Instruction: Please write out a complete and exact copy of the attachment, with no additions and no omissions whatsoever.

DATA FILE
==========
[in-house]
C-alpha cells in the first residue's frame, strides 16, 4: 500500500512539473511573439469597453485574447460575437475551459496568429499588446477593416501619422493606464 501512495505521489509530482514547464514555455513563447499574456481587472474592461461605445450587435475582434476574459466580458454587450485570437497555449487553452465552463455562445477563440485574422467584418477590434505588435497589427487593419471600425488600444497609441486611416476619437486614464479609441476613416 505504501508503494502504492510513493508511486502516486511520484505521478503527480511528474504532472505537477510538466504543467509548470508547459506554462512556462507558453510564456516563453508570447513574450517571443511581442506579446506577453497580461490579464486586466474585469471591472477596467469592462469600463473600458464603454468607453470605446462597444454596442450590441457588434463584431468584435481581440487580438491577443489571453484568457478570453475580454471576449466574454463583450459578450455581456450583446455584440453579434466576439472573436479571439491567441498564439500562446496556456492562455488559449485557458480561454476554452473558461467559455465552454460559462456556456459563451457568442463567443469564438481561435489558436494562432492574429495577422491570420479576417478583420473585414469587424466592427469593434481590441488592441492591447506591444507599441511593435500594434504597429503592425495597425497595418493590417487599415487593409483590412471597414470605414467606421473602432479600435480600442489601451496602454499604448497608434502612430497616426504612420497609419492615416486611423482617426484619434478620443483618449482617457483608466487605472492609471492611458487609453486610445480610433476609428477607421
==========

[in-house]
C-alpha cells in the first residue's frame, strides 16, 4: 500500500512539473511573439469597453485574447460575437475551459496568429499588446477593416501619422493606464 501512495505521489509530482514547464514555455513563447499574456481587472474592461461605445450587435475582434476574459466580458454587450485570437497555449487553452465552463455562445477563440485574422467584418477590434505588435497589427487593419471600425488600444497609441486611416476619437486614464479609441476613416 505504501508503494502504492510513493508511486502516486511520484505521478503527480511528474504532472505537477510538466504543467509548470508547459506554462512556462507558453510564456516563453508570447513574450517571443511581442506579446506577453497580461490579464486586466474585469471591472477596467469592462469600463473600458464603454468607453470605446462597444454596442450590441457588434463584431468584435481581440487580438491577443489571453484568457478570453475580454471576449466574454463583450459578450455581456450583446455584440453579434466576439472573436479571439491567441498564439500562446496556456492562455488559449485557458480561454476554452473558461467559455465552454460559462456556456459563451457568442463567443469564438481561435489558436494562432492574429495577422491570420479576417478583420473585414469587424466592427469593434481590441488592441492591447506591444507599441511593435500594434504597429503592425495597425497595418493590417487599415487593409483590412471597414470605414467606421473602432479600435480600442489601451496602454499604448497608434502612430497616426504612420497609419492615416486611423482617426484619434478620443483618449482617457483608466487605472492609471492611458487609453486610445480610433476609428477607421